I speak to potential clients on a daily basis about their Florida Foreclosure Sale Surplus Funds. The biggest question they ask is what factors will increase the amount they are due and what factors will decrease the amount they are due. Probably one of the biggest factors to look at is who are Subordinate Lienholders.
Florida Statute § 45.033(1) states, “there is established a rebuttable presumption that the owner of record of real property on the date of the filing of a lis pendens is the person entitled to surplus funds after payment of subordinate lienholders who have timely filed a claim.” The question remains, what is a “subordinate lienholder”? According to Florida Statute § 45.032(1)(b), “Subordinate lienholder means the holder of a subordinate lien shown on the face of the pleadings as an encumbrance on the property.” The word “subordinate” means “lower in rank or position”. These are any lienholders holding liens that are lower in position to that of the plaintiff in the subject foreclosure case.
Generally, a mortgage lien is going to be superior (higher in rank) to that of a Homeowner’s or Condo Owner’s Association lien because it is the money used to purchase the property. However, a second mortgage could be subordinate to that of an association lien, depending on when the lien was recorded. Florida Statute § 713.07(1) states “liens shall attach at the time of recordation of the claim of lien and shall take priority as of that time.” This means that Florida is a “first in time” state when it comes to lien priority. When someone purchases a property with a mortgage, that mortgage lien takes effect at the time of purchase or when the mortgage is recorded with the county. Any other liens (apart from certain governmental liens) become subordinate to that mortgage lien because they would have been recorded after the mortgage lien. An exception to this could be with a second mortgage or home equity line of credit mortgage. Those are usually recorded after a purchase money mortgage.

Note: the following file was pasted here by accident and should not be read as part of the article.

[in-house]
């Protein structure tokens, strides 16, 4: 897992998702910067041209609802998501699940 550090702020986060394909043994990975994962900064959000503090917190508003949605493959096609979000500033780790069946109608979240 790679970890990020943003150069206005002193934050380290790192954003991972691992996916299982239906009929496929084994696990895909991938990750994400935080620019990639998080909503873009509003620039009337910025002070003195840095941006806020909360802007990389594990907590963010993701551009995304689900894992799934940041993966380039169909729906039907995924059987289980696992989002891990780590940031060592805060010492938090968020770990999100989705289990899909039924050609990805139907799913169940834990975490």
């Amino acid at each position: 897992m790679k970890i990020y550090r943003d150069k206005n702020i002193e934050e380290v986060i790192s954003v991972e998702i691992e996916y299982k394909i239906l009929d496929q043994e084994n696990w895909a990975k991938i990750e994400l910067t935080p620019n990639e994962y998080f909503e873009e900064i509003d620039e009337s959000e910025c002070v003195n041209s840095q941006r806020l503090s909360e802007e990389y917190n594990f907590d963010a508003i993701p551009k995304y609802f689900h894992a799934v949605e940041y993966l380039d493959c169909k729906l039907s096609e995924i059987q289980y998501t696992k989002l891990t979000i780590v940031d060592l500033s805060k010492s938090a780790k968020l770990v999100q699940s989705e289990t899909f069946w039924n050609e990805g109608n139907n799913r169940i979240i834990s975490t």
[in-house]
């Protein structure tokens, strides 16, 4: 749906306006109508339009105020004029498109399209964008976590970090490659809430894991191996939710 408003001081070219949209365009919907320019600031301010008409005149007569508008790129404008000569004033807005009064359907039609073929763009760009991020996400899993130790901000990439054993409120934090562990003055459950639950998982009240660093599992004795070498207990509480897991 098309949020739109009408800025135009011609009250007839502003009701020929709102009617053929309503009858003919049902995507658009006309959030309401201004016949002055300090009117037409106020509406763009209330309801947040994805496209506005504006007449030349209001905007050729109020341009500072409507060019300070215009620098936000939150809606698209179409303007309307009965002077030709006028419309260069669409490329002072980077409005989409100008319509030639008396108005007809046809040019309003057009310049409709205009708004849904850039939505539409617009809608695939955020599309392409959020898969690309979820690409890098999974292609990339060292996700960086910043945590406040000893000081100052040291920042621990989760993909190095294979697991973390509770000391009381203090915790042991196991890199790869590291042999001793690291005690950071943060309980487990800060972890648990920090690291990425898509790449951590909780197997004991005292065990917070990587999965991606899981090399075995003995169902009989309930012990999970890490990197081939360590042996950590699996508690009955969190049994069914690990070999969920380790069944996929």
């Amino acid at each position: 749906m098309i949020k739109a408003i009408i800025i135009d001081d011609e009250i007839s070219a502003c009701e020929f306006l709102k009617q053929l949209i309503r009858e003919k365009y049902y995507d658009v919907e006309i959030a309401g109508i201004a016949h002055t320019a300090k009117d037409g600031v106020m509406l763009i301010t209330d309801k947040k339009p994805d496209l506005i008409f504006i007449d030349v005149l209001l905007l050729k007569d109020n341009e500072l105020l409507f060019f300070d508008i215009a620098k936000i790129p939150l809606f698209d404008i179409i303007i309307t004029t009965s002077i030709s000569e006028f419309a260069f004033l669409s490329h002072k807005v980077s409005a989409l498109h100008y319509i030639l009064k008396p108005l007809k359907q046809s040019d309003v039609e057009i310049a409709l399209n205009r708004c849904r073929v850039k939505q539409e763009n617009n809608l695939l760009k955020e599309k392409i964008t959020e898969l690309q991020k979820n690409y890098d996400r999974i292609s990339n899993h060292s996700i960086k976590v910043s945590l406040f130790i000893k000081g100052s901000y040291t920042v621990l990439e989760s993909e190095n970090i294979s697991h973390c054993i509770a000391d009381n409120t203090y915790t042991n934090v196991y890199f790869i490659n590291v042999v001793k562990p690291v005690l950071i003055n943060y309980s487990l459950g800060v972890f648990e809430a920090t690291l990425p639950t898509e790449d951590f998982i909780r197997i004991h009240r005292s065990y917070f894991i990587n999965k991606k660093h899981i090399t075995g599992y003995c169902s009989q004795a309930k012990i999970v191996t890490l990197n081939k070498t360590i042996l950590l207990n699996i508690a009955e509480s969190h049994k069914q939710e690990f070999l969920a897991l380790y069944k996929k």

Any lienholder has a right to sue for foreclosure if the subject of the lien is not being paid by the homeowner. If you are being sued for foreclosure by a homeowner’s or condo owner’s association, you should assume that their lien is automatically lower in priority to that of the mortgage lien. That is why the mortgage holder (bank) will rarely be named as a defendant lienholder in a foreclosure case filed by a homeowner’s or condo owner’s association. However, if there is currently a lien on the property by the association and the bank files its foreclosure case first, the association will generally be named as a subordinate lienholder. Sometimes in these cases, there can be a question as to the priority of the lienholders. If that issue comes up, it may be necessary for an evidentiary hearing to determine lienholder priority. But why does this make any difference in the Florida Foreclosure Sale Surplus Funds you may have coming to you?
Because the Florida Statute dealing with surplus funds specifically states that you, the owner, is entitled to the surplus funds, only after subordinate lienholders who timely file a claim, it is extremely important to make sure that only subordinate lienholders are paid and not superior lienholders. There may be other potential lienholders who try to make a claim for the Florida Foreclosure Surplus Funds that aren’t eligible. Sometimes, it is because they are not a part of the original foreclosure case and didn’t intervene into it prior to the sale. Sometimes they are not actually lienholders at all but are the new purchasers trying to use the surplus funds to pay down the liens. (This is absolutely not allowed by Florida law.) And sometimes there are superior lienholders trying to make a claim. Because of these possibilities, it is always best to hire an attorney to help with your case.
Hiring a Florida Foreclosure Sale Surplus Funds attorney who knows and understands the laws surrounding surplus funds is always your best bet to make sure you get the most of the funds you have coming to you. You won’t get the same reassurances from one of those shady surplus recovery companies. If you hire one of them, you will be assigning your rights to the surplus funds to them. If you hire me, I will represent you in court as your attorney and fight for your rights to those Florida Foreclosure Sale Surplus Funds.
If you or a deceased loved one has lost your property to foreclosure sale and you believe there are Florida Foreclosure Sale Surplus Funds available from that sale, please give me a call for a free consultation. I will be happy to discuss your case with you and let you know how much (if any) of those surplus funds you are eligible to receive. I will help you to maximize what funds you are due by making sure anyone else trying to make a claim is actually a proper subordinate lienholder. I handle Foreclosure sale and Tax deed sale surplus funds in every county in the State of Florida, and I don’t get paid unless you do.